If anyone would like to show their support for the Boycott NCL Campaign, write to us at BoycottNCL@gmail.com with your address and we will send you a free bumper sticker. All we ask in return is that you send us a photo of your bumper sticker on your vehicle. Bicycles, golf carts and other types of vehicle are most definitely welcome to participate.
Some interesting questions have been asked about this campaign and we believe interesting questions deserve good answers. So here is a little question and answer post to help you better understand why this is so very important.
Consider this your very own Boycott NCL FAQ. Feel free to copy, paste and share.
1. How were the birds or other critters (the rare or protected or nationally symbolic ones in particular) acquired in the first place?
The toucans were a ‘gift’ from a private individual that had the birds for several years. How he got a licence is unknown: toucans are not covered by the recent captive wildlife licence programme for legally grandfathering in captive parrots. Harvest Caye (the Island) have an FD permit to keep 4 toucans. Permits are non-transferable; therefore if the original owner had a legal permit from FD, the transfer had to be done under permit by the Forest Department. We have reason to believe that one toucan has already died and that two more replaced that one.
If this is the case, they already have more toucans than permitted.
One of the macaws (Rosey) was confiscated from the illegal pet trade by Forest Dept and taken to the Belize Wildlife and Referral Clinic. Apparently the bird has lost the tip of one wing – either by accident or human design - cannot fly and is therefore not releasable. Non-releasable macaws have always gone to The Belize Zoo to form part of their education programmes and as ambassadors and fundraisers for Friends for Conservation and Development (FCD)'s work in the Chiquibul.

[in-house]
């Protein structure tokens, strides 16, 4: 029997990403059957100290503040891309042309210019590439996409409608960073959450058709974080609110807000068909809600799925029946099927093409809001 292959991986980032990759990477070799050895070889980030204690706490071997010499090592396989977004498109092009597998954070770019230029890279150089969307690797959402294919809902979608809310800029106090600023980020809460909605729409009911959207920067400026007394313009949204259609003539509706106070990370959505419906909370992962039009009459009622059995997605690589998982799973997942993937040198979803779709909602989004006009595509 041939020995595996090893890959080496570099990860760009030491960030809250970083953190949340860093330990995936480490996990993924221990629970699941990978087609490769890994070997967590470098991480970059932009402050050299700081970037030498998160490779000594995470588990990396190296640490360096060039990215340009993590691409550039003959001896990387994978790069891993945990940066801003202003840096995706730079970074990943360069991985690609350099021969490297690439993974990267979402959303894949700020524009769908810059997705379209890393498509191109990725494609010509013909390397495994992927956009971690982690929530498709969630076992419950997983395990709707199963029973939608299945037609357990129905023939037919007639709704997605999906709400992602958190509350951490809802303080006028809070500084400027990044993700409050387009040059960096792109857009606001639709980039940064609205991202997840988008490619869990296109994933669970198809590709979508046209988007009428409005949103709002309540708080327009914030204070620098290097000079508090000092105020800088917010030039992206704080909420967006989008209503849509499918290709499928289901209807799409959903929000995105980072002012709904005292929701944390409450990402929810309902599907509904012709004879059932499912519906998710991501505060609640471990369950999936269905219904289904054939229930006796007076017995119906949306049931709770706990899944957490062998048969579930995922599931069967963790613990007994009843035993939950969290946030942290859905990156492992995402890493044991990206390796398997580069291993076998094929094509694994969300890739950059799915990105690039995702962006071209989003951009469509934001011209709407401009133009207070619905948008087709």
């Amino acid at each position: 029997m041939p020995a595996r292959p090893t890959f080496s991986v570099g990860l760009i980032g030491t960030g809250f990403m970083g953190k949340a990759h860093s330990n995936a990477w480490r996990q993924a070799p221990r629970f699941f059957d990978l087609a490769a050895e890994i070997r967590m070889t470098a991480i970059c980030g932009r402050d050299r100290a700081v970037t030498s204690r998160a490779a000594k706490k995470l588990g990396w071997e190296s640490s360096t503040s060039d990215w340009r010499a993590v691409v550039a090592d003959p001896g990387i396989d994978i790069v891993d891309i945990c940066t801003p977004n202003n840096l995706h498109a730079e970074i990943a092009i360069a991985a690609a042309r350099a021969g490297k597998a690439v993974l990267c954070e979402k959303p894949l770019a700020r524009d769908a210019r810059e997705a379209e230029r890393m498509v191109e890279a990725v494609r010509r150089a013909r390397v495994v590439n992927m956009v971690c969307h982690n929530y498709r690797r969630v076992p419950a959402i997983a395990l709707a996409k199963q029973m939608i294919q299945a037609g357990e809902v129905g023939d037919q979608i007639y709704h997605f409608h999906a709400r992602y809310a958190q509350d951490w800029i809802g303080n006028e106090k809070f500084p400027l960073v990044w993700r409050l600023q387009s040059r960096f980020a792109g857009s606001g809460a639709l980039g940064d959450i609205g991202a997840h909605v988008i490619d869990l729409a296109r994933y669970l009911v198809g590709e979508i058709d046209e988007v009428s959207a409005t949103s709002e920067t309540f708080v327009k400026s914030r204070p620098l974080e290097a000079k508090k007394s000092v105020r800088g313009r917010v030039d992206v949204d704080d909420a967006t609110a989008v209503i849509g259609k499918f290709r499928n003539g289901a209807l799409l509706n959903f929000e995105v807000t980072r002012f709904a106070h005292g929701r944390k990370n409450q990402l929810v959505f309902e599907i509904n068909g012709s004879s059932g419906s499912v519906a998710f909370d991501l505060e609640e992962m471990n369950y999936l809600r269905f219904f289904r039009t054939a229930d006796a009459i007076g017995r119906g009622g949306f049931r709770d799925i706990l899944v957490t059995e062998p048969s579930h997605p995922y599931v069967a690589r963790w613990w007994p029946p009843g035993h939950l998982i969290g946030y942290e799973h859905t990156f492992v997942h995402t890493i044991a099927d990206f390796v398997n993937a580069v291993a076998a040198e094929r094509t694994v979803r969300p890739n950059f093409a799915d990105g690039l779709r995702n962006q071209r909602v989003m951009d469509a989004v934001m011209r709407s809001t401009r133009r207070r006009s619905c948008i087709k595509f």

No-one other than FD or the Wildlife Clinic knew of the existence of this bird. No opinion was sought over the disposition of the bird. Rosey was ‘kept’ in the care of the Clinic founder/director Dr Isabelle Paquet Durant. Dr Durant is also a founder/director of the Harvest Caye Conservation foundation who is responsible for the birds on the Caye.
The other macaw (Big Red) was also confiscated but on this occasion, Belize Bird Rescue (BBR) was providing logistic, handling and assessment support during routine licence inspections. As a result, the bird came to BBR for care and rehabilitation and assessment for whatever disposition was eventually determined based on physical and mental suitability. This is completely normal and routine for every species of parrot: macaws are parrots and it was seen perfectly reasonable that an outwardly healthy young macaw should go to BBR as the Government of Belize’s designated psittacine rehabilitation centre.
Big Red was being held pending testing for any virus or infections that would have precluded re-release to the Chiquibul. He was less than a year old and outwardly healthy. BBR was prevented from the then Wildlife Officer and Dr Durant from carrying out standard tests via a lab in the UK . BBR was told by both of these people that CITES prevented samples from being dispatched without permit: this is absolutely false – blood and serum samples for lab testing is not considered as a recognisable part of the bird and therefore is exempt from such legislation.
Dr Durant insisted on acquiring permits and then failed to find anyone outside of Belize prepared to apply for the appropriate import permits. In the 7 months Big Red was at BBR, no tests were ever done, so we have no idea if he would have been a suitable candidate for rehab for release. As a result, a perfectly healthy juvenile wild macaw is now in permanent captivity for the remainder of his natural life – which should be anything up to 80 years and beyond.